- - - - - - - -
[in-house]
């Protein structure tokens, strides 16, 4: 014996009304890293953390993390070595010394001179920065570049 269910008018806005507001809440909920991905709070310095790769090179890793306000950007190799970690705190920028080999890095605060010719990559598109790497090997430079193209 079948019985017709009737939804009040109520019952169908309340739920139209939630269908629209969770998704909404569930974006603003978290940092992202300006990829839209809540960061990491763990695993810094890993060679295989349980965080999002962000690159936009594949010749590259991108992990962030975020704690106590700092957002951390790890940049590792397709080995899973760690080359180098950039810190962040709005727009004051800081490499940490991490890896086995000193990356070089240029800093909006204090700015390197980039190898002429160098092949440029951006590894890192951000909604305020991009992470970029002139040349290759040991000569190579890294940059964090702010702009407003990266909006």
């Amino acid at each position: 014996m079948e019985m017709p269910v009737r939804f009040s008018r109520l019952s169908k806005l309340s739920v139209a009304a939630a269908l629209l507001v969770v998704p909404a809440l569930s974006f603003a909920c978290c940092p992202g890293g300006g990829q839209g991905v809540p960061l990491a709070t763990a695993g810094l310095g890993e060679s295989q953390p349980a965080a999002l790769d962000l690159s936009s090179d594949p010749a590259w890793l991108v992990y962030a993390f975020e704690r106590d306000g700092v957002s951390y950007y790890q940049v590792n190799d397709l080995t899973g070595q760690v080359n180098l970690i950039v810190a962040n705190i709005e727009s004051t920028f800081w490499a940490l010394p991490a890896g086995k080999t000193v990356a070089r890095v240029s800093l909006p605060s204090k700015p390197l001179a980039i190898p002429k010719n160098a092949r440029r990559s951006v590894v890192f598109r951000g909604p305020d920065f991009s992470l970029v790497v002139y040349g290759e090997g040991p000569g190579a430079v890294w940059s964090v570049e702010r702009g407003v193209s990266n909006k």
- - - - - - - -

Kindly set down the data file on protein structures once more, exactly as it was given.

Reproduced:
[in-house]
């Protein structure tokens, strides 16, 4: 014996009304890293953390993390070595010394001179920065570049 269910008018806005507001809440909920991905709070310095790769090179890793306000950007190799970690705190920028080999890095605060010719990559598109790497090997430079193209 079948019985017709009737939804009040109520019952169908309340739920139209939630269908629209969770998704909404569930974006603003978290940092992202300006990829839209809540960061990491763990695993810094890993060679295989349980965080999002962000690159936009594949010749590259991108992990962030975020704690106590700092957002951390790890940049590792397709080995899973760690080359180098950039810190962040709005727009004051800081490499940490991490890896086995000193990356070089240029800093909006204090700015390197980039190898002429160098092949440029951006590894890192951000909604305020991009992470970029002139040349290759040991000569190579890294940059964090702010702009407003990266909006």
């Amino acid at each position: 014996m079948e019985m017709p269910v009737r939804f009040s008018r109520l019952s169908k806005l309340s739920v139209a009304a939630a269908l629209l507001v969770v998704p909404a809440l569930s974006f603003a909920c978290c940092p992202g890293g300006g990829q839209g991905v809540p960061l990491a709070t763990a695993g810094l310095g890993e060679s295989q953390p349980a965080a999002l790769d962000l690159s936009s090179d594949p010749a590259w890793l991108v992990y962030a993390f975020e704690r106590d306000g700092v957002s951390y950007y790890q940049v590792n190799d397709l080995t899973g070595q760690v080359n180098l970690i950039v810190a962040n705190i709005e727009s004051t920028f800081w490499a940490l010394p991490a890896g086995k080999t000193v990356a070089r890095v240029s800093l909006p605060s204090k700015p390197l001179a980039i190898p002429k010719n160098a092949r440029r990559s951006v590894v890192f598109r951000g909604p305020d920065f991009s992470l970029v790497v002139y040349g290759e090997g040991p000569g190579a430079v890294w940059s964090v570049e702010r702009g407003v193209s990266n909006k």